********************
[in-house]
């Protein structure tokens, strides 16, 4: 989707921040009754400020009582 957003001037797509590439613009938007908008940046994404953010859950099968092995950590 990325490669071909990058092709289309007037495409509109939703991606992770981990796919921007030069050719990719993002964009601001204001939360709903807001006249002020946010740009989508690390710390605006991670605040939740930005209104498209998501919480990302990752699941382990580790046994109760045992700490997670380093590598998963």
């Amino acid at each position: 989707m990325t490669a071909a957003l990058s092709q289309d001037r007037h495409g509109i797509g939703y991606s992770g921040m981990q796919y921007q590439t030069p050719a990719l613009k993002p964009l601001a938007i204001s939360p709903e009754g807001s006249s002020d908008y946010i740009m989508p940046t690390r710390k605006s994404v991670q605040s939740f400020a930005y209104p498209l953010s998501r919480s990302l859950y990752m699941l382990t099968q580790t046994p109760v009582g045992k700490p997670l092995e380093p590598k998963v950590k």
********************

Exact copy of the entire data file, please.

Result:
[in-house]
């Protein structure tokens, strides 16, 4: 989707921040009754400020009582 957003001037797509590439613009938007908008940046994404953010859950099968092995950590 990325490669071909990058092709289309007037495409509109939703991606992770981990796919921007030069050719990719993002964009601001204001939360709903807001006249002020946010740009989508690390710390605006991670605040939740930005209104498209998501919480990302990752699941382990580790046994109760045992700490997670380093590598998963």
């Amino acid at each position: 989707m990325t490669a071909a957003l990058s092709q289309d001037r007037h495409g509109i797509g939703y991606s992770g921040m981990q796919y921007q590439t030069p050719a990719l613009k993002p964009l601001a938007i204001s939360p709903e009754g807001s006249s002020d908008y946010i740009m989508p940046t690390r710390k605006s994404v991670q605040s939740f400020a930005y209104p498209l953010s998501r919480s990302l859950y990752m699941l382990t099968q580790t046994p109760v009582g045992k700490p997670l092995e380093p590598k998963v950590k």